To be idle and to be poor have always been reproaches, and therefore every man endeavors with his utmost care to hide his poverty from others, and his idleness from himself.
The world will never be long without some good reason to hate the unhappy; their real faults are immediately detected, and if those are not sufficient to sink them into infamy, an additional weight of calumny will be super added.
Praise, like gold and diamonds, owes its value only to its scarcity.
The longer we live the more we think and the higher the value we put on friendship and tenderness towards parents and friends.
There is nothing so much seduces reason from vigilance as the thought of passing life with an amiable woman in marriage.
Wickedness is always easier than virtue, for it takes a short cut to everything.
The wise man applauds he who he thinks most virtuous; the rest of the world applauds the wealthy.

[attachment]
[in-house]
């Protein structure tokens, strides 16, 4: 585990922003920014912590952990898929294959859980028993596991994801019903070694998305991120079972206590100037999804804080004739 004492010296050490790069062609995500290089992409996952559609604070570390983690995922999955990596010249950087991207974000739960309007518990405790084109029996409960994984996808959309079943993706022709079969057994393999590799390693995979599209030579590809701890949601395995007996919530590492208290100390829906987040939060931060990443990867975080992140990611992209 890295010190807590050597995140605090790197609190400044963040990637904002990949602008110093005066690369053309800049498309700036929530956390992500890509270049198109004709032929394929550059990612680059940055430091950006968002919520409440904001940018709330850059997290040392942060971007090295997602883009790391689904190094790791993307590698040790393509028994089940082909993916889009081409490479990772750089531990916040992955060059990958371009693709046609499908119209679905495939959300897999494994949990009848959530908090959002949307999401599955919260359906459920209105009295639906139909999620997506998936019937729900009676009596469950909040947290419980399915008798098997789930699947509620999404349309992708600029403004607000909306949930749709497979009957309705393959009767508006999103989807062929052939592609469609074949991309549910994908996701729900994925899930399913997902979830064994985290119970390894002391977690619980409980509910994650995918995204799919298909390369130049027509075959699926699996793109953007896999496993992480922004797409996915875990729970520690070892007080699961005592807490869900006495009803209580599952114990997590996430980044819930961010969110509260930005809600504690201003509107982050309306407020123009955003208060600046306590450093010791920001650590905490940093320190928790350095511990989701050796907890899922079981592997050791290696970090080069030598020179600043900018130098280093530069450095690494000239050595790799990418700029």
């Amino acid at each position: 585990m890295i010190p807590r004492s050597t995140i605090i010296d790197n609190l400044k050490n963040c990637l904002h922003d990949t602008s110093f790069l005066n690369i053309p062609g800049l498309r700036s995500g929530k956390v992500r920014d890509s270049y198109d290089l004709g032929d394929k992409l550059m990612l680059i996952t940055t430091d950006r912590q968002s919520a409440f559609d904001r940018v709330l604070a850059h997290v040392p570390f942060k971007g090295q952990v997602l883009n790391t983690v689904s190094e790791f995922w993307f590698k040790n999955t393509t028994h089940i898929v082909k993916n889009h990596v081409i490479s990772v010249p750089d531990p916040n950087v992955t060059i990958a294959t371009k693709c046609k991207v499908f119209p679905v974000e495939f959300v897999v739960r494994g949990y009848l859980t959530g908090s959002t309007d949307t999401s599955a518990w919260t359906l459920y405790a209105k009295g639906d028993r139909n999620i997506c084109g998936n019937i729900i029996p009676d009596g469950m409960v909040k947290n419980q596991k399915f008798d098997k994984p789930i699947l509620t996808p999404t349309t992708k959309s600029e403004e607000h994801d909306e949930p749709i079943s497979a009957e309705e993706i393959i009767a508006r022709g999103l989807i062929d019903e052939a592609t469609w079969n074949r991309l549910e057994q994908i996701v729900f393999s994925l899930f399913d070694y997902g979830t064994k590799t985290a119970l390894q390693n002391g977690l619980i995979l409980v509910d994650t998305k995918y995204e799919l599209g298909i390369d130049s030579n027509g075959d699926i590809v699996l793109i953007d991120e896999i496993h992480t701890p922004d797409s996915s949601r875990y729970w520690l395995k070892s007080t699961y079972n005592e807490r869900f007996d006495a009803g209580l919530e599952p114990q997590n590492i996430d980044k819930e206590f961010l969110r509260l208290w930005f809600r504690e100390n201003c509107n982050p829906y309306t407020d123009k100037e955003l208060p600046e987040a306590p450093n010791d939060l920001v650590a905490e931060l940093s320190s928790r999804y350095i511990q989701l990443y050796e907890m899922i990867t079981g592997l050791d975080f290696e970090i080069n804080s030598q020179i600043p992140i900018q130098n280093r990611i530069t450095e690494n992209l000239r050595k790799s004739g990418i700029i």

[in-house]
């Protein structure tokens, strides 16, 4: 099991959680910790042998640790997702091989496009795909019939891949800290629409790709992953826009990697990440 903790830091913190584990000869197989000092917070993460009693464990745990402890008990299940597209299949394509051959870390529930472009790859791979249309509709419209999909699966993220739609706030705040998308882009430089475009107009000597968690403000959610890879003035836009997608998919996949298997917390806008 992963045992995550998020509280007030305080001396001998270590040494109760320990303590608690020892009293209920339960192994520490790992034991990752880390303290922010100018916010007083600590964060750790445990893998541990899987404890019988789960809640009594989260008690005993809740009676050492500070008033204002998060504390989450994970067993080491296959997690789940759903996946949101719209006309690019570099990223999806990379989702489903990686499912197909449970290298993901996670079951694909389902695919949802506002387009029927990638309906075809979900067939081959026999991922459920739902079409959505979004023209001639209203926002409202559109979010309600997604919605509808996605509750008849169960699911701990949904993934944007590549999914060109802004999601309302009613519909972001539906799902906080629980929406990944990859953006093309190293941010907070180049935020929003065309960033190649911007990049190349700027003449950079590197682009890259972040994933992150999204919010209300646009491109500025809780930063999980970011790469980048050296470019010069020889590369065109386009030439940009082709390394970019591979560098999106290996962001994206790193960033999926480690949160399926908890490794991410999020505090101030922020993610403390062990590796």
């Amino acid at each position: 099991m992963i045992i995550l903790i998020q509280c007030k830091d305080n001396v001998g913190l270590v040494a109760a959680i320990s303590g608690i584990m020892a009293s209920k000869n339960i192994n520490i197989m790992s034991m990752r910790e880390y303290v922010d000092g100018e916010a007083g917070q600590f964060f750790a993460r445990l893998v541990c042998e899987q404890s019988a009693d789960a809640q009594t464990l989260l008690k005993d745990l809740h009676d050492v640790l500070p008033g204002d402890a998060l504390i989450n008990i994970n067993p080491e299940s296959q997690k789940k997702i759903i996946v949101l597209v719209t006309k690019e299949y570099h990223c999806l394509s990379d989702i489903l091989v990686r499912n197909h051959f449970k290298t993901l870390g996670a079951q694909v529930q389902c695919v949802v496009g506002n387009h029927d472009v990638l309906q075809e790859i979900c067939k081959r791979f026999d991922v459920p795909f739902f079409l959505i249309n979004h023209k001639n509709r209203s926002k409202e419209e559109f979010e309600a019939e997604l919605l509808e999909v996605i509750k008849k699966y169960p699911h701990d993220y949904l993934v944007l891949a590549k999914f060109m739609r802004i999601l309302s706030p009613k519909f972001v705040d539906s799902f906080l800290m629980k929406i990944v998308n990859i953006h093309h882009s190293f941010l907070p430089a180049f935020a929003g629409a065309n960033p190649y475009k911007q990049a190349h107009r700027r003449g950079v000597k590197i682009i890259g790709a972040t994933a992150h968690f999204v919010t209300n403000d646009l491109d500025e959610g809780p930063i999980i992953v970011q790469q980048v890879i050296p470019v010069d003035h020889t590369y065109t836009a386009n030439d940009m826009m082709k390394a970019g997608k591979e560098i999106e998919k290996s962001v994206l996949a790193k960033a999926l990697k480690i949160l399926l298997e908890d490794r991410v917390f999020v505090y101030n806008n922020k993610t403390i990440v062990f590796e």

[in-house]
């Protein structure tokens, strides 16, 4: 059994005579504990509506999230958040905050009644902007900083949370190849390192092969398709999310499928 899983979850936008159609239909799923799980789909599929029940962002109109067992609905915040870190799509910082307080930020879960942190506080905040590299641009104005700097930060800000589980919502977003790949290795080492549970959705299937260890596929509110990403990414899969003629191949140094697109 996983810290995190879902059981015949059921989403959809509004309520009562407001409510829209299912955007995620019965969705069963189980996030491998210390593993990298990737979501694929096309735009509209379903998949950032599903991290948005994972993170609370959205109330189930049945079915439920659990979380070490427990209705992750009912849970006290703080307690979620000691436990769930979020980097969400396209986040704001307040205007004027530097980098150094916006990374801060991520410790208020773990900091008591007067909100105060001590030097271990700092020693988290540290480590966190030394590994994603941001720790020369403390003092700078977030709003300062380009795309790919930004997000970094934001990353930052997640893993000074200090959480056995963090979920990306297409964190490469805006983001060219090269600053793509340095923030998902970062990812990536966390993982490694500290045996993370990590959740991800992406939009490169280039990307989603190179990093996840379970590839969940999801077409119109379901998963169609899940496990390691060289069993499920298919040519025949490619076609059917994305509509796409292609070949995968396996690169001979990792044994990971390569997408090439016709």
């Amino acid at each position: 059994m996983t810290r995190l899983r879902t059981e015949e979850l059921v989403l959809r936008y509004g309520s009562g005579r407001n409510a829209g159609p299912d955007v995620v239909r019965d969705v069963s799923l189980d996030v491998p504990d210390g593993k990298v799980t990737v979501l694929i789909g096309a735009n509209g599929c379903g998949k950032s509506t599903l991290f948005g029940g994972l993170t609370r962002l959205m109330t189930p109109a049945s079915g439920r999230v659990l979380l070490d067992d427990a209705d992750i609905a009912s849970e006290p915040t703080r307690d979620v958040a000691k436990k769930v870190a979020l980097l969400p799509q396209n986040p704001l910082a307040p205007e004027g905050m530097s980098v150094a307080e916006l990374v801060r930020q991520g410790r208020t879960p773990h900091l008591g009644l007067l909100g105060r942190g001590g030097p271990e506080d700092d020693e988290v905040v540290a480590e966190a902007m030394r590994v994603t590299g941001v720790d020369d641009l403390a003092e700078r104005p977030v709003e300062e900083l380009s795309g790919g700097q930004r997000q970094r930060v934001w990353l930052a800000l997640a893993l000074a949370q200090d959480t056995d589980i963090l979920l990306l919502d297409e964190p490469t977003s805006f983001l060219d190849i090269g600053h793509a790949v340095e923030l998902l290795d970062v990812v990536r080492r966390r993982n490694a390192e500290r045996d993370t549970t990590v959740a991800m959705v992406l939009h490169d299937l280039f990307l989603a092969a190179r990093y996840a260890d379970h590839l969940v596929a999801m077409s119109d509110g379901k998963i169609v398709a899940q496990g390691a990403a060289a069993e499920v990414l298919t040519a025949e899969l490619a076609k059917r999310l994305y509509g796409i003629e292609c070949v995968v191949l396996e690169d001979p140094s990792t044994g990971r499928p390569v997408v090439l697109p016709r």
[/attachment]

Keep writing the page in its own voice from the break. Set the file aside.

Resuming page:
Virtue is too often merely local.
A vow is a snare for sin.
A decent provision for the poor is the true test of civilization.
He that outlives a wife whom he has long loved, sees himself disjoined from the only mind that has the same hopes, and fears, and interest; from the only companion with whom he has shared much good and evil; and with whom he could set his mind at liberty, to retrace the past or anticipate the future. The continuity of being is lacerated; the settled course of sentiment and action is stopped; and life stands suspended and motionless.
Wine makes a man better pleased with himself. I do not say that it makes him more pleasing to others... This is one of the disadvantages of wine, it makes a man mistake words for thoughts.
Wine gives a man nothing. It neither gives him knowledge nor wit; it only animates a man, and enables him to bring out what a dread of the company has repressed. It only puts in motion what had been locked up in frost.
He is no wise man who will quit a certainty for an uncertainty.
He who has provoked the shaft of wit, cannot complain that he smarts from it.